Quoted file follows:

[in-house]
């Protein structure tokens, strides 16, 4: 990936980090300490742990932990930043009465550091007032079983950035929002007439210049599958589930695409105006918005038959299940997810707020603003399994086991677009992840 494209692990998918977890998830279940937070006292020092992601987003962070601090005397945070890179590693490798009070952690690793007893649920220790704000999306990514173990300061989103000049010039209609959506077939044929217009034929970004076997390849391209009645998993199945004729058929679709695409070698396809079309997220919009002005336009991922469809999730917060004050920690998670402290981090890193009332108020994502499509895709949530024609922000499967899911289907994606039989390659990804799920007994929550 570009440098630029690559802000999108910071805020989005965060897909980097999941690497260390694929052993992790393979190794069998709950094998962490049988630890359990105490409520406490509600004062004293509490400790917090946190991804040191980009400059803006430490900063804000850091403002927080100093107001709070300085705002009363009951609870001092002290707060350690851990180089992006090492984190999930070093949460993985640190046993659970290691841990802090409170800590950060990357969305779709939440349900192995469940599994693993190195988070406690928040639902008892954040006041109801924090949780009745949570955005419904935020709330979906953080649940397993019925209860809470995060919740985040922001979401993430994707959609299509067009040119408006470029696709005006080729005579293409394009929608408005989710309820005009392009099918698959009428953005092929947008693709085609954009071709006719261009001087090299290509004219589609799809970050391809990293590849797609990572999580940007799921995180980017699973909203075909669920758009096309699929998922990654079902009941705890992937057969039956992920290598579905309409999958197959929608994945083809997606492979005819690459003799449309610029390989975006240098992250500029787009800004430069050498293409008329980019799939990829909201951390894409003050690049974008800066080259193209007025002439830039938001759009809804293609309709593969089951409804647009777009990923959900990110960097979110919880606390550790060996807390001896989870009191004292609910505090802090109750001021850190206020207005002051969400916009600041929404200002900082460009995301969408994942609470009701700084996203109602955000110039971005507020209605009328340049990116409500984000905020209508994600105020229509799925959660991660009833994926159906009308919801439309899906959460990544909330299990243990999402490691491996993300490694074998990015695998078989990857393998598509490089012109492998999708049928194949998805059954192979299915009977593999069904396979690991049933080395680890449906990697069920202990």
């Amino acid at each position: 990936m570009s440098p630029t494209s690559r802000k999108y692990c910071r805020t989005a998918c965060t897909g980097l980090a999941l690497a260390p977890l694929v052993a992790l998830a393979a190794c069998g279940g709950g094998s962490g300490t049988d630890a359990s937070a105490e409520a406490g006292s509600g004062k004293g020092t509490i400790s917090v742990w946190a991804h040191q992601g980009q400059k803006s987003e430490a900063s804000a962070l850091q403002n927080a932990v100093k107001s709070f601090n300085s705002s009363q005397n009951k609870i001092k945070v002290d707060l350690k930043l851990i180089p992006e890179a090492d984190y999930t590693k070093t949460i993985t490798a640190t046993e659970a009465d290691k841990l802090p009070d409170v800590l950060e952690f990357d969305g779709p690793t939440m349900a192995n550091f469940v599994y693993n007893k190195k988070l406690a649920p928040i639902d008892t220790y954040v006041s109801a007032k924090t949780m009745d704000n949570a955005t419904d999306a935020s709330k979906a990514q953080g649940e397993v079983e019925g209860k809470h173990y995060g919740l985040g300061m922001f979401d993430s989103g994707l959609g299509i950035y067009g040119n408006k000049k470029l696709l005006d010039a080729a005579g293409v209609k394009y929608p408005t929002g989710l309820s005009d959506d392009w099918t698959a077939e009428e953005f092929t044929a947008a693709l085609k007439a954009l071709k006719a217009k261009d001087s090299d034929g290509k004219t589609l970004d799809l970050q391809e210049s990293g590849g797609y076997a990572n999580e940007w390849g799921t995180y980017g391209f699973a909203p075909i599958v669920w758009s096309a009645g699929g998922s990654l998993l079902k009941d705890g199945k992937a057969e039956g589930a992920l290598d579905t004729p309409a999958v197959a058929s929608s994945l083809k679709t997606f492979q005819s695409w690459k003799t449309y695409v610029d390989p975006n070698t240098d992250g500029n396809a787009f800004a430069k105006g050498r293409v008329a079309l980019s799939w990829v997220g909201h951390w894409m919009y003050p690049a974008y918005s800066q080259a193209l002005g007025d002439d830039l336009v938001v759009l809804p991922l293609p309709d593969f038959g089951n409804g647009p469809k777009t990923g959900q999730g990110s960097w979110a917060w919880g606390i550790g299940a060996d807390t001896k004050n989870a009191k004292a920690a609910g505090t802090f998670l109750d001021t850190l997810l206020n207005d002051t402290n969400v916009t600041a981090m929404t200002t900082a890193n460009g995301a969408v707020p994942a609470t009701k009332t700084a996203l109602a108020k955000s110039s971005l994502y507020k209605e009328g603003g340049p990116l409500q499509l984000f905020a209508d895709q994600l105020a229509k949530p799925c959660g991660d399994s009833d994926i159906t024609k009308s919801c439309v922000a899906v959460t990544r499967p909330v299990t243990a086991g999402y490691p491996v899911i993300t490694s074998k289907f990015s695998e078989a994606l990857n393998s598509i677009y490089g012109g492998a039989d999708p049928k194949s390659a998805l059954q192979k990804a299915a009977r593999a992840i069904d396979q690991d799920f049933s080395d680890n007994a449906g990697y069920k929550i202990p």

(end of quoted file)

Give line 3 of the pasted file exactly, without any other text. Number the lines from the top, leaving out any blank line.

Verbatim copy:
């Amino acid at each position: 990936m570009s440098p630029t494209s690559r802000k999108y692990c910071r805020t989005a998918c965060t897909g980097l980090a999941l690497a260390p977890l694929v052993a992790l998830a393979a190794c069998g279940g709950g094998s962490g300490t049988d630890a359990s937070a105490e409520a406490g006292s509600g004062k004293g020092t509490i400790s917090v742990w946190a991804h040191q992601g980009q400059k803006s987003e430490a900063s804000a962070l850091q403002n927080a932990v100093k107001s709070f601090n300085s705002s009363q005397n009951k609870i001092k945070v002290d707060l350690k930043l851990i180089p992006e890179a090492d984190y999930t590693k070093t949460i993985t490798a640190t046993e659970a009465d290691k841990l802090p009070d409170v800590l950060e952690f990357d969305g779709p690793t939440m349900a192995n550091f469940v599994y693993n007893k190195k988070l406690a649920p928040i639902d008892t220790y954040v006041s109801a007032k924090t949780m009745d704000n949570a955005t419904d999306a935020s709330k979906a990514q953080g649940e397993v079983e019925g209860k809470h173990y995060g919740l985040g300061m922001f979401d993430s989103g994707l959609g299509i950035y067009g040119n408006k000049k470029l696709l005006d010039a080729a005579g293409v209609k394009y929608p408005t929002g989710l309820s005009d959506d392009w099918t698959a077939e009428e953005f092929t044929a947008a693709l085609k007439a954009l071709k006719a217009k261009d001087s090299d034929g290509k004219t589609l970004d799809l970050q391809e210049s990293g590849g797609y076997a990572n999580e940007w390849g799921t995180y980017g391209f699973a909203p075909i599958v669920w758009s096309a009645g699929g998922s990654l998993l079902k009941d705890g199945k992937a057969e039956g589930a992920l290598d579905t004729p309409a999958v197959a058929s929608s994945l083809k679709t997606f492979q005819s695409w690459k003799t449309y695409v610029d390989p975006n070698t240098d992250g500029n396809a787009f800004a430069k105006g050498r293409v008329a079309l980019s799939w990829v997220g909201h951390w894409m919009y003050p690049a974008y918005s800066q080259a193209l002005g007025d002439d830039l336009v938001v759009l809804p991922l293609p309709d593969f038959g089951n409804g647009p469809k777009t990923g959900q999730g990110s960097w979110a917060w919880g606390i550790g299940a060996d807390t001896k004050n989870a009191k004292a920690a609910g505090t802090f998670l109750d001021t850190l997810l206020n207005d002051t402290n969400v916009t600041a981090m929404t200002t900082a890193n460009g995301a969408v707020p994942a609470t009701k009332t700084a996203l109602a108020k955000s110039s971005l994502y507020k209605e009328g603003g340049p990116l409500q499509l984000f905020a209508d895709q994600l105020a229509k949530p799925c959660g991660d399994s009833d994926i159906t024609k009308s919801c439309v922000a899906v959460t990544r499967p909330v299990t243990a086991g999402y490691p491996v899911i993300t490694s074998k289907f990015s695998e078989a994606l990857n393998s598509i677009y490089g012109g492998a039989d999708p049928k194949s390659a998805l059954q192979k990804a299915a009977r593999a992840i069904d396979q690991d799920f049933s080395d680890n007994a449906g990697y069920k929550i202990p």